Under Ferrando, there is a genuine attempt to retain possession. The Gaurs had more of the ball against the Mariners. ATK Mohun Bagan, though, still attempted close to 400 passes at an accuracy of 78 percent - suggesting that the players are buying in Ferrando’s brand of football.

However, there are problems defensively. They conceded another avoidable goal (this time a goalkeeping error). But this team, irrespective of whoever is at the helm, has an uncanny knack of producing results.

There was a time at the start of this campaign where they were finding ways to draw and lose games they ought to have won. New manager bounce or not, they’ve moved away from it in the past couple of matches. And if that continues, it could spell trouble for the rest of the league.

FC Goa, on the other hand, are struggling a touch after Ferrando’s departure. Derrick Pereira has been courageous enough to throw Indian youngsters into the deep end and while each has undeniable quality, they seem a touch inexperienced for the ISL at this stage.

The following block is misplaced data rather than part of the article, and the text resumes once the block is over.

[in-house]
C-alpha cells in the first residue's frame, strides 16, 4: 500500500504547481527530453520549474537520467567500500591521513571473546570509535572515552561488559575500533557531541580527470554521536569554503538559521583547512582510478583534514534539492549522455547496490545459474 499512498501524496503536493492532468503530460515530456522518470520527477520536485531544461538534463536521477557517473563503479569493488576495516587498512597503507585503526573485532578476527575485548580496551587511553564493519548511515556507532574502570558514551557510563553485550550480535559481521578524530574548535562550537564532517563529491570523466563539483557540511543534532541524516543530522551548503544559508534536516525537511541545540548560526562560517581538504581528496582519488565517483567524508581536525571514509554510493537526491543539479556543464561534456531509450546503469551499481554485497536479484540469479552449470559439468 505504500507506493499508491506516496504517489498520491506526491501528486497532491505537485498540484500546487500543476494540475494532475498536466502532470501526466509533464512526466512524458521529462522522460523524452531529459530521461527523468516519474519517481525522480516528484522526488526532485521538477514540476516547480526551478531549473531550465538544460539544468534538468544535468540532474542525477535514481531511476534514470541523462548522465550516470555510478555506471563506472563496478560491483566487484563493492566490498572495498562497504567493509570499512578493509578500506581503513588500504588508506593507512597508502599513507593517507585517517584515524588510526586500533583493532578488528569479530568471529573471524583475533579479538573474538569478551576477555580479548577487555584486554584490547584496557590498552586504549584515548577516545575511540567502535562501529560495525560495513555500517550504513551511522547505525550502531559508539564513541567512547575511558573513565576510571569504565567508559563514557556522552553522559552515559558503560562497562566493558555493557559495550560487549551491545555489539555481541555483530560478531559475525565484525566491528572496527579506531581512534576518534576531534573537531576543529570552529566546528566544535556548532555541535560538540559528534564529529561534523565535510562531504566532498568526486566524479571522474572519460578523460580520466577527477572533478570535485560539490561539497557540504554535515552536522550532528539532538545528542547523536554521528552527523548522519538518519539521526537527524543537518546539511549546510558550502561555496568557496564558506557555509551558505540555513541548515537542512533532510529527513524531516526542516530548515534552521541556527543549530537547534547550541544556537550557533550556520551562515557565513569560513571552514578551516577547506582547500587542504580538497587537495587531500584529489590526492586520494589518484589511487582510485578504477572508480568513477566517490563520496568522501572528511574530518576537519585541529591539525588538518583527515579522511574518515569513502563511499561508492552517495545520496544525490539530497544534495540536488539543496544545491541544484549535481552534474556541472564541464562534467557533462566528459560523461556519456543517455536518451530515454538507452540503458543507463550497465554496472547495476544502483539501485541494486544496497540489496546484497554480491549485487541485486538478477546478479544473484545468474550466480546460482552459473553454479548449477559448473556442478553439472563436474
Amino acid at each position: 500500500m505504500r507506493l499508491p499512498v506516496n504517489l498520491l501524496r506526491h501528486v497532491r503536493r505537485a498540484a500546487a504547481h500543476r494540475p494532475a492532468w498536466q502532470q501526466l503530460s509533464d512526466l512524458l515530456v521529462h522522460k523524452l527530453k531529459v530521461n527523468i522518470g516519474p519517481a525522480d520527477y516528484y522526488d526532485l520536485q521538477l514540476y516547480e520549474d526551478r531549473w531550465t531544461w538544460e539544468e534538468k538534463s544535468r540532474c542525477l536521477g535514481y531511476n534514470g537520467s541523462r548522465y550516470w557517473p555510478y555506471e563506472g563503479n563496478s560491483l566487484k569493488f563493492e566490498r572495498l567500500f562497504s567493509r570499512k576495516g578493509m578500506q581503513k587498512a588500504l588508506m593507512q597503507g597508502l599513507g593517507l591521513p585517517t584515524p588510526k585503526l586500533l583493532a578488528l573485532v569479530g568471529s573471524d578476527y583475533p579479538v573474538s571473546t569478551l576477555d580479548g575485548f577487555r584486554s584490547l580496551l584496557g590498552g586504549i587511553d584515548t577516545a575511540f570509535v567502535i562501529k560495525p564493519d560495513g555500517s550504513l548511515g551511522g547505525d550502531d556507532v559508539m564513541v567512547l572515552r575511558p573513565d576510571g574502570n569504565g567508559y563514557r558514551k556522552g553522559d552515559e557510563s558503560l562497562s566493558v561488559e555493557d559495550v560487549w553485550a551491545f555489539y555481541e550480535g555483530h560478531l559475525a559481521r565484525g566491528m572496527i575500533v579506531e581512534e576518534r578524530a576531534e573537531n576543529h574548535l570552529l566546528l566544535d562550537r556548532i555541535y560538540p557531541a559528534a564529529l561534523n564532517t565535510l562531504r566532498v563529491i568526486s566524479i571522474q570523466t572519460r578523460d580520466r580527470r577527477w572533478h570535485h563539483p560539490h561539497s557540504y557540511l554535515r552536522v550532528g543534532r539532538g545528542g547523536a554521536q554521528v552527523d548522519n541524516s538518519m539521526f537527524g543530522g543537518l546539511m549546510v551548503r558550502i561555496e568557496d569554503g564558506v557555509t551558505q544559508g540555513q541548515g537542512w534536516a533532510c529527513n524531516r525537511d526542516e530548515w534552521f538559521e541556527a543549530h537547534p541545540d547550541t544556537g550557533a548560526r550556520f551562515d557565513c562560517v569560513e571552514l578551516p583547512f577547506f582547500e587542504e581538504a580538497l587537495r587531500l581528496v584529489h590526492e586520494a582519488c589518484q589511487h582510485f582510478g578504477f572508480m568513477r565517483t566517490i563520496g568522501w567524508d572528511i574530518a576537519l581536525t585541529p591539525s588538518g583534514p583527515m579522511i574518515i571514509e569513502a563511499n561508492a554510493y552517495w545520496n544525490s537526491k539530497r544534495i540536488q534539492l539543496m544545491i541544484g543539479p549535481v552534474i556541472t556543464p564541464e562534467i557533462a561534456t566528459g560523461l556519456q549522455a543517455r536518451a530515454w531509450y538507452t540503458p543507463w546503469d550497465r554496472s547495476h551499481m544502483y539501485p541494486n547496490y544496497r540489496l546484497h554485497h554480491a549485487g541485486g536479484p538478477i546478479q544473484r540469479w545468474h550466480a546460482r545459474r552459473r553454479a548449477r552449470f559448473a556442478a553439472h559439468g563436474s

They also seem to lack a clinical finisher. Last time out, they got over the line in fixtures when they weren’t at their best courtesy Igor Angulo. This season, they have the second-most shots of all teams (only one behind Jamshedpur FC, by the way) but have the third-worst goal tally.

Before the contest against ATK Mohun Bagan, there was palpable optimism that FC Goa had turned a corner. Now, with their unbeaten run snapped (by Ferrando of all people), you begin to wonder if that sequence only papered over some of the existing cracks.